Med COIN-Bloggen kommenteres løbende på dagsaktuelle emner. Vi vil søge at præge debatten, sådan at de skjulte konsekvenser ved nye former for indgreb, afgifter, skatter, forbud bliver gjort mere synlige.
Those who are celebrating the recent pro-gun victory are blinded by the reality of what it really means. It was, in fact, a sad day in the waning years of the American Empire when the Supreme Court voted 5-4 that the D.C. ban on handguns is unconstitutional. -- I say that because when the U.S. was still the home of the free, the vote would have been 9-0. Actually, there would not have been a vote, because there would not have been a ban in the first place. There was a time when government would not have dared to tell a person he didn’t have the right to protect his family. Robert Ringer quoted in an article by Bob Burg.
Just like John Galt and his terrific motor, Hank Rearden and his new and creative applications for metal, and Midas Mulligan and his ability to spot a financial winner, as a business person, you bring to the marketplace your expertise and the expertise embodied in your product or service. As such, you are paid, and deserve to be paid, a fee. You never need to justify a healthy fee - providing that you're providing an equal or greater value than the fee you are receiving.
Years ago, when I was just starting out in sales, a wise old man nearing the end of his career told me this: "Burg, if you want to make a lot of money, don't make money your goal. Make serving a lot of people your goal. If you hit that target enough times, you'll get your reward. That reward will be money, and you can do whatever you choose with that money. "But remember that money is only the reward for hitting your target - it's not the target itself. Always keep your priorities straight." I thought this was extremely cool advice then, and experience has only proven it cooler over time... - Read more in Serve People Well (and Be Served Well) by Bob Burg.
[B]efore I go running to our federal government to set things right for us ... I’ll check my premises. Before asking government to solve our “ills” — something they’ve proven not proficient at in most areas — I’ll first ask, “why are we in this position in the first place?”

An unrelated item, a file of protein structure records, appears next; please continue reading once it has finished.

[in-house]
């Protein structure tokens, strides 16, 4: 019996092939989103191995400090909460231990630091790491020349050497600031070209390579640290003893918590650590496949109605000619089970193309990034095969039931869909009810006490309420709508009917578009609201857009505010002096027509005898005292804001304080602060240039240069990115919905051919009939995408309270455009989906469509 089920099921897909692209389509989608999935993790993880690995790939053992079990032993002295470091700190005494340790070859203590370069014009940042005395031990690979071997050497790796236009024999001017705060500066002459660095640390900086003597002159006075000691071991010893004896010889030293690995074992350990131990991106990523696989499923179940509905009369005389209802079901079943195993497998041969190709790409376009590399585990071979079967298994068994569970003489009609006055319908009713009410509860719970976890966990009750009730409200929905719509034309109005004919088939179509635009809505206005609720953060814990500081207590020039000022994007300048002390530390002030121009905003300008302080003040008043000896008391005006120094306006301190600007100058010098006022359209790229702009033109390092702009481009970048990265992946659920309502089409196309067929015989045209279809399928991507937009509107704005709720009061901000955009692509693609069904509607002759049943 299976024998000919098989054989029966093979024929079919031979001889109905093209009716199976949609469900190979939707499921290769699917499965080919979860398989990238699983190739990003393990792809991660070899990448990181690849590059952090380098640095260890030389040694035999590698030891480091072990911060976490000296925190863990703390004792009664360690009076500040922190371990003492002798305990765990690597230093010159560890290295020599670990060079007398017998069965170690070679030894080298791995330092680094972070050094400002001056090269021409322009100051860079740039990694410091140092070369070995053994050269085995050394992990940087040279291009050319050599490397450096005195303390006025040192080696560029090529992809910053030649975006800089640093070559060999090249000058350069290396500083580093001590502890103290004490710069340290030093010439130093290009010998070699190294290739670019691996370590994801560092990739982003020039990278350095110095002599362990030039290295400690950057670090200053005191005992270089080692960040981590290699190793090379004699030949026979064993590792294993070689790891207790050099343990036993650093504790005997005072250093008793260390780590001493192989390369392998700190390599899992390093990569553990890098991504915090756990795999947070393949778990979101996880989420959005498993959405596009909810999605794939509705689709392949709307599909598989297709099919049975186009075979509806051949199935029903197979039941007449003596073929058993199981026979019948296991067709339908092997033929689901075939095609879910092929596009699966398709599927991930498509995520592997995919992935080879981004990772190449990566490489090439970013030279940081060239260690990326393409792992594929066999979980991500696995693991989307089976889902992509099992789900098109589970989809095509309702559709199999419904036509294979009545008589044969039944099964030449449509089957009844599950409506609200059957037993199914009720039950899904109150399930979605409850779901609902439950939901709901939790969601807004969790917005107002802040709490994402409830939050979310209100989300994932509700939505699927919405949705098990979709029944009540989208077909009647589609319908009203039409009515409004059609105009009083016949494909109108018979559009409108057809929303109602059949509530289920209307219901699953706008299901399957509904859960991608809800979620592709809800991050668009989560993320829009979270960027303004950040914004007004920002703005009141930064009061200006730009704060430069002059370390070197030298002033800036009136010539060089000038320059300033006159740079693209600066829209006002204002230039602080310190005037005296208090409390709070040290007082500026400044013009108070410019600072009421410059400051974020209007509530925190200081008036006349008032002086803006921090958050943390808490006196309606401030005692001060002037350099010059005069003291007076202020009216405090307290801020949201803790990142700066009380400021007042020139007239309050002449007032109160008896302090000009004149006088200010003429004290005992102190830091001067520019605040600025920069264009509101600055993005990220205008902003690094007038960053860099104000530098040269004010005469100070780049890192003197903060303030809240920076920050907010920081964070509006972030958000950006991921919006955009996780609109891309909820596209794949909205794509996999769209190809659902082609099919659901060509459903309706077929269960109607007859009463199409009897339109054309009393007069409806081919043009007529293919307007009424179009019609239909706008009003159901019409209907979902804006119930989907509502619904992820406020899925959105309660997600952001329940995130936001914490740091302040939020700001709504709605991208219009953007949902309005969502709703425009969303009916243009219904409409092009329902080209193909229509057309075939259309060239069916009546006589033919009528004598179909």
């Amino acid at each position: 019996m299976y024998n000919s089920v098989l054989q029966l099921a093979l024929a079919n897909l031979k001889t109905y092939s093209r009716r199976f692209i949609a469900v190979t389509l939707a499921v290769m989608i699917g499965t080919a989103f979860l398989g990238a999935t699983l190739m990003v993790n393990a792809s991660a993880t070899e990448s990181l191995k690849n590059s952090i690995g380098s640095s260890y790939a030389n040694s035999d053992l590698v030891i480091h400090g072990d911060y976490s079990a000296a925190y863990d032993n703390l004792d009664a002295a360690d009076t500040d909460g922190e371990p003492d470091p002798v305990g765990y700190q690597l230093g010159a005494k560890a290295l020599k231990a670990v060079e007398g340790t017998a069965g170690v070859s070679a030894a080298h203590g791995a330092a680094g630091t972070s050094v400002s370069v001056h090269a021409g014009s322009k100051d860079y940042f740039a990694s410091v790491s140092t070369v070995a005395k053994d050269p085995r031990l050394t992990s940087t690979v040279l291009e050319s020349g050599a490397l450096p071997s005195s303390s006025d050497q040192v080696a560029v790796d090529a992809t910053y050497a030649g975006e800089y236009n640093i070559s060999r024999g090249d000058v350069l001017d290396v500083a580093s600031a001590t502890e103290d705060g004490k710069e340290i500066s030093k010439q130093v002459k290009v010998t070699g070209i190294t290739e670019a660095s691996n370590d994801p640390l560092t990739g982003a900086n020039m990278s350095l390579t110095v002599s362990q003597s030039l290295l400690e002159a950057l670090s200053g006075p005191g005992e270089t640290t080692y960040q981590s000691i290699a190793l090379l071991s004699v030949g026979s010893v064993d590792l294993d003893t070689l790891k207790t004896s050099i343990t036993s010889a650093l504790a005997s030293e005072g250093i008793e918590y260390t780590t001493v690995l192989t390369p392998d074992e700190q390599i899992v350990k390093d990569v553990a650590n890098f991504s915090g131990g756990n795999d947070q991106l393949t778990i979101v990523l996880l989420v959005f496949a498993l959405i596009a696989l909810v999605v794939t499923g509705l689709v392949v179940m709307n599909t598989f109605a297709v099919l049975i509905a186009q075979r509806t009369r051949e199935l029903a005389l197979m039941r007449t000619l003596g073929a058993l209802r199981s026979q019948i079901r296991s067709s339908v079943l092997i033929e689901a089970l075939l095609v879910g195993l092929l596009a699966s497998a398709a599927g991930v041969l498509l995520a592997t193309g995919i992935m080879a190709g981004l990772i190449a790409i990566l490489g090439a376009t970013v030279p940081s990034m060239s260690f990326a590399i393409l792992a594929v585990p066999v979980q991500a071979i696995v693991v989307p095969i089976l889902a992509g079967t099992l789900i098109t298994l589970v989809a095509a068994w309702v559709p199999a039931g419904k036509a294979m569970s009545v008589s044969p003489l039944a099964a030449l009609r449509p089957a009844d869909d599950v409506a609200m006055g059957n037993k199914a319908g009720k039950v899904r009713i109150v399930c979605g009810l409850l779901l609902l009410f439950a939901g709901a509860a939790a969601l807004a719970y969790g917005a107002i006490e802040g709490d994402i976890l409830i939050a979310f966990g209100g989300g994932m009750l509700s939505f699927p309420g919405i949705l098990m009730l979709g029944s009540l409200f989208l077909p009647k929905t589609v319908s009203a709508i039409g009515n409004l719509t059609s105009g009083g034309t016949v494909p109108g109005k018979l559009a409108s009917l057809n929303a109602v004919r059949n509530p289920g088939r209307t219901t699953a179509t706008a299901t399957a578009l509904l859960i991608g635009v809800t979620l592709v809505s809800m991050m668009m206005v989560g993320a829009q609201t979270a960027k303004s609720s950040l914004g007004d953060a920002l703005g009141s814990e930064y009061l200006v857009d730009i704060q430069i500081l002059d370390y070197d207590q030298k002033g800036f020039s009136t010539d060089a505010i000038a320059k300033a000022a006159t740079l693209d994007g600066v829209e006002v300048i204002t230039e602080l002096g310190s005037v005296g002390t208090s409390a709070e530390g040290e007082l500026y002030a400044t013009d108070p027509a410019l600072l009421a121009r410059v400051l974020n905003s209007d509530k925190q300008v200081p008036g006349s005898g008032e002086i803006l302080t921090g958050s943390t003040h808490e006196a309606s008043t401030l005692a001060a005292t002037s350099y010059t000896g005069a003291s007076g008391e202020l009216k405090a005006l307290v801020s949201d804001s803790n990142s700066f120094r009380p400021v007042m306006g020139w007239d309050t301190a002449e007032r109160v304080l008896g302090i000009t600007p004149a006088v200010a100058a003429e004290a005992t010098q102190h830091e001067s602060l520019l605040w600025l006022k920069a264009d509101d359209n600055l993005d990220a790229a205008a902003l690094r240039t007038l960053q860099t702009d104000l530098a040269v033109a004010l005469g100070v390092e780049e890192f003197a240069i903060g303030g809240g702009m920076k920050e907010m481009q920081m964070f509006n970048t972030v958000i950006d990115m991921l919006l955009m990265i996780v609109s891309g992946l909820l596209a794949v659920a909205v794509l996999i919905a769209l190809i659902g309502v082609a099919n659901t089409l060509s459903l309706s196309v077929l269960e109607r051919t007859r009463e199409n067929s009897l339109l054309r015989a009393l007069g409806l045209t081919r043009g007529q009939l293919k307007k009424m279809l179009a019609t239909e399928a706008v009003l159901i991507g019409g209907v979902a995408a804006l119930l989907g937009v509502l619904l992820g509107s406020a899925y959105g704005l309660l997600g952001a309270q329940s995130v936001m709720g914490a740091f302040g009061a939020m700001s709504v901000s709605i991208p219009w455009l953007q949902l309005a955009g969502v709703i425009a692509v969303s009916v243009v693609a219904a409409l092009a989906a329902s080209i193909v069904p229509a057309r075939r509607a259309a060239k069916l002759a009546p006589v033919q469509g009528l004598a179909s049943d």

Well, I know what most politicians, what Michael Moore, and, unfortunately, what most Americans would answer: “the free enterprise system has let us down.”
The reason I know this is because I hear it constantly. I only wish that before people — especially influential ones — utter these conclusions, they would first take Ms. [Ayn] Rand’s advice and check their premises.
- Read more in Bob Burg's article - Socialized Medicine? Check Your Premises!
See also Michael Moore and Me by John Stossel: Private competitors innovate or die. Government workers do what they did last year.
Success [...] defined, for the sake of this series, [is] “the triumphant completion of a particular goal (or even continued growth toward the accomplishment of that goal).” , skriver Bob Burg i en artikelserie, hvor han diskuterer, hvordan man når de mål, man sætter sig - jf. fredagens kommentar.
- I sin konklusion når forfatteren blandt andet frem til at vedholdenhed/udholdenhed (eng. persistency/ perserverence) er en central del af svaret på ovenstående spørgsmål.
Journalisten Rudyard Kipling (1865-1936) fremsatte lignende synspunkter i et digt, der med rette er blevet et af Englands allermest populære, og som har titlen If. Det kan læses her.